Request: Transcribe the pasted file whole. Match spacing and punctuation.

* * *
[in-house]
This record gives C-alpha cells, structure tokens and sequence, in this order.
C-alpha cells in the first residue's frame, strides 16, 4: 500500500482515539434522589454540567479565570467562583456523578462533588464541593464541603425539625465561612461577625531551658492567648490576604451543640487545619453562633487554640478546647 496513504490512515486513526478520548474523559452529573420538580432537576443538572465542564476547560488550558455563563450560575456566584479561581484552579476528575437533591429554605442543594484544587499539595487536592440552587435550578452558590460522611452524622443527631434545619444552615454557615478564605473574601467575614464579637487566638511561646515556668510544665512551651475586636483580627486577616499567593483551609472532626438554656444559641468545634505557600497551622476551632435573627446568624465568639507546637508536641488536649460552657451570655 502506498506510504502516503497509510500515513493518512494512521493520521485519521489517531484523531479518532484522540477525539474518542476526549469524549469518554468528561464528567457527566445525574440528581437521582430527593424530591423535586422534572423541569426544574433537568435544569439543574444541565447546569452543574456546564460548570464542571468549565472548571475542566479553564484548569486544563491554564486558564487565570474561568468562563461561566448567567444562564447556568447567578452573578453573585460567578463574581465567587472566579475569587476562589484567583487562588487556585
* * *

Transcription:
[in-house]
This record gives C-alpha cells, structure tokens and sequence, in this order.
C-alpha cells in the first residue's frame, strides 16, 4: 500500500482515539434522589454540567479565570467562583456523578462533588464541593464541603425539625465561612461577625531551658492567648490576604451543640487545619453562633487554640478546647 496513504490512515486513526478520548474523559452529573420538580432537576443538572465542564476547560488550558455563563450560575456566584479561581484552579476528575437533591429554605442543594484544587499539595487536592440552587435550578452558590460522611452524622443527631434545619444552615454557615478564605473574601467575614464579637487566638511561646515556668510544665512551651475586636483580627486577616499567593483551609472532626438554656444559641468545634505557600497551622476551632435573627446568624465568639507546637508536641488536649460552657451570655 502506498506510504502516503497509510500515513493518512494512521493520521485519521489517531484523531479518532484522540477525539474518542476526549469524549469518554468528561464528567457527566445525574440528581437521582430527593424530591423535586422534572423541569426544574433537568435544569439543574444541565447546569452543574456546564460548570464542571468549565472548571475542566479553564484548569486544563491554564486558564487565570474561568468562563461561566448567567444562564447556568447567578452573578453573585460567578463574581465567587472566579475569587476562589484567583487562588487556585